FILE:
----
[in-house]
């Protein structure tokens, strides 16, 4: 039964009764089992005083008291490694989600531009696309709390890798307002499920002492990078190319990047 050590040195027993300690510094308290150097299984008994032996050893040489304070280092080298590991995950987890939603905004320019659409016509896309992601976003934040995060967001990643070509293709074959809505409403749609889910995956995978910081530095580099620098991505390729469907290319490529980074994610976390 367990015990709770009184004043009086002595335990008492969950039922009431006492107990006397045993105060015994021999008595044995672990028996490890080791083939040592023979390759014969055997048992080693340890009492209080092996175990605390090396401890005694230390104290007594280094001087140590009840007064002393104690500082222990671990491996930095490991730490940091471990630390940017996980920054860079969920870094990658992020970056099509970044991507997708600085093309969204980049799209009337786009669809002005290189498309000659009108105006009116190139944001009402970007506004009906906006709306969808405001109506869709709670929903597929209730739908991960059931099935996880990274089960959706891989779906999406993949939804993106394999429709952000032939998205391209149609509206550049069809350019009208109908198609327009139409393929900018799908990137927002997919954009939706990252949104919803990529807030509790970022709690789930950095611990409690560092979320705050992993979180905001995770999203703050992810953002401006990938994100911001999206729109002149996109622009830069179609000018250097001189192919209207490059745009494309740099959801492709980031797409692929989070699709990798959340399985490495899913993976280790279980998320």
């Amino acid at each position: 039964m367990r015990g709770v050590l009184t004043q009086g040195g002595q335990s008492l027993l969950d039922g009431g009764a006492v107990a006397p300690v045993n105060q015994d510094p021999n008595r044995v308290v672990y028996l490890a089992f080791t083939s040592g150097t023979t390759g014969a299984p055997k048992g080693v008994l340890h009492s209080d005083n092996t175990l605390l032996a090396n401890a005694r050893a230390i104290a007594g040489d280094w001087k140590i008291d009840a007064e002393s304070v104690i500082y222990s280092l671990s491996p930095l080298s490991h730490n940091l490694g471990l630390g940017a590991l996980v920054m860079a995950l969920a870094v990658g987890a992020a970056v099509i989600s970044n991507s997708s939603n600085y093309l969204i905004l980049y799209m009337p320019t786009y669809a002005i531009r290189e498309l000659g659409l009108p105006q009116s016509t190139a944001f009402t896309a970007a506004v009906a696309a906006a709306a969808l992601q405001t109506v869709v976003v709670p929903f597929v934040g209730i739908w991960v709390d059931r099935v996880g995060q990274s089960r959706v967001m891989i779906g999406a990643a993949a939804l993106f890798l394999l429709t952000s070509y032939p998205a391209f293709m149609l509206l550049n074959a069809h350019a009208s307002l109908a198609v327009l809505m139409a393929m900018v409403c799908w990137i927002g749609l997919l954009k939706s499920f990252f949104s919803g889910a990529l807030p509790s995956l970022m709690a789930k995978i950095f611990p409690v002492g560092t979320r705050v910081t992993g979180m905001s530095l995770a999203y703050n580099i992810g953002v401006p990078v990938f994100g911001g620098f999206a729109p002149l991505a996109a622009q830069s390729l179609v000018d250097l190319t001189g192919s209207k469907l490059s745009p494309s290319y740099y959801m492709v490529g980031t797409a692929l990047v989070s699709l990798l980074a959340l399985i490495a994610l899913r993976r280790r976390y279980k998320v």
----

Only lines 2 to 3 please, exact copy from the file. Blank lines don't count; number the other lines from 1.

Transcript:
């Protein structure tokens, strides 16, 4: 039964009764089992005083008291490694989600531009696309709390890798307002499920002492990078190319990047 050590040195027993300690510094308290150097299984008994032996050893040489304070280092080298590991995950987890939603905004320019659409016509896309992601976003934040995060967001990643070509293709074959809505409403749609889910995956995978910081530095580099620098991505390729469907290319490529980074994610976390 367990015990709770009184004043009086002595335990008492969950039922009431006492107990006397045993105060015994021999008595044995672990028996490890080791083939040592023979390759014969055997048992080693340890009492209080092996175990605390090396401890005694230390104290007594280094001087140590009840007064002393104690500082222990671990491996930095490991730490940091471990630390940017996980920054860079969920870094990658992020970056099509970044991507997708600085093309969204980049799209009337786009669809002005290189498309000659009108105006009116190139944001009402970007506004009906906006709306969808405001109506869709709670929903597929209730739908991960059931099935996880990274089960959706891989779906999406993949939804993106394999429709952000032939998205391209149609509206550049069809350019009208109908198609327009139409393929900018799908990137927002997919954009939706990252949104919803990529807030509790970022709690789930950095611990409690560092979320705050992993979180905001995770999203703050992810953002401006990938994100911001999206729109002149996109622009830069179609000018250097001189192919209207490059745009494309740099959801492709980031797409692929989070699709990798959340399985490495899913993976280790279980998320």
């Amino acid at each position: 039964m367990r015990g709770v050590l009184t004043q009086g040195g002595q335990s008492l027993l969950d039922g009431g009764a006492v107990a006397p300690v045993n105060q015994d510094p021999n008595r044995v308290v672990y028996l490890a089992f080791t083939s040592g150097t023979t390759g014969a299984p055997k048992g080693v008994l340890h009492s209080d005083n092996t175990l605390l032996a090396n401890a005694r050893a230390i104290a007594g040489d280094w001087k140590i008291d009840a007064e002393s304070v104690i500082y222990s280092l671990s491996p930095l080298s490991h730490n940091l490694g471990l630390g940017a590991l996980v920054m860079a995950l969920a870094v990658g987890a992020a970056v099509i989600s970044n991507s997708s939603n600085y093309l969204i905004l980049y799209m009337p320019t786009y669809a002005i531009r290189e498309l000659g659409l009108p105006q009116s016509t190139a944001f009402t896309a970007a506004v009906a696309a906006a709306a969808l992601q405001t109506v869709v976003v709670p929903f597929v934040g209730i739908w991960v709390d059931r099935v996880g995060q990274s089960r959706v967001m891989i779906g999406a990643a993949a939804l993106f890798l394999l429709t952000s070509y032939p998205a391209f293709m149609l509206l550049n074959a069809h350019a009208s307002l109908a198609v327009l809505m139409a393929m900018v409403c799908w990137i927002g749609l997919l954009k939706s499920f990252f949104s919803g889910a990529l807030p509790s995956l970022m709690a789930k995978i950095f611990p409690v002492g560092t979320r705050v910081t992993g979180m905001s530095l995770a999203y703050n580099i992810g953002v401006p990078v990938f994100g911001g620098f999206a729109p002149l991505a996109a622009q830069s390729l179609v000018d250097l190319t001189g192919s209207k469907l490059s745009p494309s290319y740099y959801m492709v490529g980031t797409a692929l990047v989070s699709l990798l980074a959340l399985i490495a994610l899913r993976r280790r976390y279980k998320v």